The “I” in IM Doesn’t Stand for Instantaneous…Cautions When Using IM Ketamine in Aggressive Children and Adolescents
Case submitted by Patricia Scherrer, MD
We’ve all had this patient at one time or another, in some form or fashion. An adult sized (5’11”, 175 pound) 15 year old autistic boy presents for a sedated brain MRI for further evaluation of his staring spells. He is essentially non-verbal and, per his parents, becomes aggressive with most attempts at interventions. His father describes needing “an army” to hold him down to get him sedated for his last dental evaluation and cleaning two years ago, which reportedly went well once they got him off to sleep.
He is not that great at taking oral medications at home – they must be hidden in food or beverages. His parents suspect he won’t take anything by mouth at the hospital (which is true). His parents also doubt he will allow intranasal medication administration or mask placement (which is also true). Otherwise, though, he has no sedation risk factors – no other medical history, no snoring, etc.
After reviewing the options for sedation, his parents agree with up front IM ketamine administration so that the rest of the sedation plan can proceed. He is well distracted with headphones and an iPad, so after recruiting additional holding assistance from the hospital’s ER and security teams in case it is needed, the IM ketamine is administered without warning him via IM needle into his thigh. With distraction, no holding help is needed to administer the injection, so to avoid upsetting him, those folks remain out in the hall.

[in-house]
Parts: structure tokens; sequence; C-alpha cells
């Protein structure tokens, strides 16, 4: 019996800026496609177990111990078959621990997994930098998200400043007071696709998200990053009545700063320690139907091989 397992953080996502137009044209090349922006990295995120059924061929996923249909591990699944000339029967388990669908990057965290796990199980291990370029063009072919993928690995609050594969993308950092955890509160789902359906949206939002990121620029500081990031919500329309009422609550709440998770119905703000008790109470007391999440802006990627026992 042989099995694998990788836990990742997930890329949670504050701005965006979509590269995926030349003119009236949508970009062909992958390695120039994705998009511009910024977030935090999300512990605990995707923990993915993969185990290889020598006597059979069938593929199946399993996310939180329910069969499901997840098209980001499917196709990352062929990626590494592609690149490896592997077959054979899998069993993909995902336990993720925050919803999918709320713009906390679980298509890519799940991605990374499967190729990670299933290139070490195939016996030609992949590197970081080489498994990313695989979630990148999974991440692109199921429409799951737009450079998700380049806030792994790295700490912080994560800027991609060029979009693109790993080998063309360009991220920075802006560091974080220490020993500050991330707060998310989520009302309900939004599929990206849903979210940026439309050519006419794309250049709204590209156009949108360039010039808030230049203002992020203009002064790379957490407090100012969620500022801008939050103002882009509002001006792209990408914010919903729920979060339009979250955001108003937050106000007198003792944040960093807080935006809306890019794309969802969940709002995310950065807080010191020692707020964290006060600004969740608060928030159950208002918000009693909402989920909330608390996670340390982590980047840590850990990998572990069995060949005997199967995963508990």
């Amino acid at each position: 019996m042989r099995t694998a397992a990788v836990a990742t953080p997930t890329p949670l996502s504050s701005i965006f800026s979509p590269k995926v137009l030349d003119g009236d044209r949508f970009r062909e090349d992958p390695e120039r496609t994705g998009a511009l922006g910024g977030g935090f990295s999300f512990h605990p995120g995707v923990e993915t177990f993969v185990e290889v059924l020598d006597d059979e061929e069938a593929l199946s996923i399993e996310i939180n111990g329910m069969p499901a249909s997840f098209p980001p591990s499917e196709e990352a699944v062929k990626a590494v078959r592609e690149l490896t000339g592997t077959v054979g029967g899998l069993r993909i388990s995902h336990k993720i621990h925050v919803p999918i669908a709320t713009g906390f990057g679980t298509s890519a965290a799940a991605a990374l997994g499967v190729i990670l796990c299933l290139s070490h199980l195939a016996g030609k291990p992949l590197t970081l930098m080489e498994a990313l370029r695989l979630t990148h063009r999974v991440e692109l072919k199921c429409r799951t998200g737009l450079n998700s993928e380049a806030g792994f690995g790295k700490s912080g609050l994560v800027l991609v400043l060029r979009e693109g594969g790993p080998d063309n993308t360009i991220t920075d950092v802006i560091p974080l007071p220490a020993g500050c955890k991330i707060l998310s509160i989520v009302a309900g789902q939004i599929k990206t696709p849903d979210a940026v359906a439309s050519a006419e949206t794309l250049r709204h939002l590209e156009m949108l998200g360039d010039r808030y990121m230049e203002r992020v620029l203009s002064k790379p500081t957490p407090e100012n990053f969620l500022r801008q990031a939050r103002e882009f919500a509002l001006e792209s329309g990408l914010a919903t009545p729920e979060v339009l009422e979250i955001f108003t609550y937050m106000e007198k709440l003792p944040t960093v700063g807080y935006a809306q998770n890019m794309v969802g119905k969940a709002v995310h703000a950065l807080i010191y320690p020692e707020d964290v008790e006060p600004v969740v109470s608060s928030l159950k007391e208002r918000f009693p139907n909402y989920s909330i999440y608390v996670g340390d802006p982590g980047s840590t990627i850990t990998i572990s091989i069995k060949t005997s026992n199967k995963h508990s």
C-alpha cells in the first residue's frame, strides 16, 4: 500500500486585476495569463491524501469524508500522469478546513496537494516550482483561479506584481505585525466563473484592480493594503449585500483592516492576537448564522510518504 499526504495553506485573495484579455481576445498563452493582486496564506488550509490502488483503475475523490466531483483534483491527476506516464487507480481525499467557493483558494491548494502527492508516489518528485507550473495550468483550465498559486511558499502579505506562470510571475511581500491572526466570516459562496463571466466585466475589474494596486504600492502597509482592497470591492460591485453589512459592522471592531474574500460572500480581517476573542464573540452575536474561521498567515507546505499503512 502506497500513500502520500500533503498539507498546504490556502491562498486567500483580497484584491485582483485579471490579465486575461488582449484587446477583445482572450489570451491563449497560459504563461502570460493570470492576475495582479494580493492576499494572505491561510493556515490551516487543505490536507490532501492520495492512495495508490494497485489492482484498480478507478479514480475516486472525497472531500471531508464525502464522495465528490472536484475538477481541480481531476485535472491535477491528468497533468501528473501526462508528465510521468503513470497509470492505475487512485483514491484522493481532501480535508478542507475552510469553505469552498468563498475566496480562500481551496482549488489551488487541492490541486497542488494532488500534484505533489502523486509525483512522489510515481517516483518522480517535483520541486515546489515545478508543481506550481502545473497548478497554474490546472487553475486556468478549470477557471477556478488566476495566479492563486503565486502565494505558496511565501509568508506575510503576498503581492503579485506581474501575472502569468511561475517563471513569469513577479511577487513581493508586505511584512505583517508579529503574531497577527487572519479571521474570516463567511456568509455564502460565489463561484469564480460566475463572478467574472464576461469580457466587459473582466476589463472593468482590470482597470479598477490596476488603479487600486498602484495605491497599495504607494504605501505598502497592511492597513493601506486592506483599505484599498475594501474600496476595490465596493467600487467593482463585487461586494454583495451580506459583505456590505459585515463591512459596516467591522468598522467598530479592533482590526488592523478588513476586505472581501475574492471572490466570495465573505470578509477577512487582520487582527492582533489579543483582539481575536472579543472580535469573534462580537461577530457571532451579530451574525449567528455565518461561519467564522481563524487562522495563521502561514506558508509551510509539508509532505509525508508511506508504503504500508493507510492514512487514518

Unfortunately, once the injection has been administered, he becomes very agitated and aggressive. He punches his father who is trying to calm him down. He then picks up a heavy wheeled chair and throws it through the sliding glass door of the exam room. He quickly becomes sleepy after that, and after IV placement, he undergoes his MRI scan without further problems. Fortunately, on emergence, he does not become as agitated and is able to be calmed with music and popsicles. However, in the sedation unit, chaos has ensued from the shattered glass door…
IM ketamine has long been the fall back option for rapid sedation of the aggressive child/adolescent with behavioral differences. Typical dosing ranges from 2-5 mg/kg, and average onset time is usually around 2-3 minutes. Higher doses can shorten the onset by up to 30 seconds but can potentially lead to respiratory depression and hypoxia. IM administration does typically result in longer emergence and recovery, often up to 120 minutes. Most sources report a somewhat higher incidence of vomiting with administration via the IM route. Patients can go from extremely active and aggressive to a level of dissociative moderate to deep sedation very rapidly, so there are anecdotal reports of inadvertent patient injury during that transition due to falls or lack of coordination. Unfortunately, as with this patient, there are also anecdotal reports of aggressive, violent behavior resulting in patient, caregiver, and health care team injury during the 30 to 60 second window before serum ketamine levels begin to rise and dissociation begins.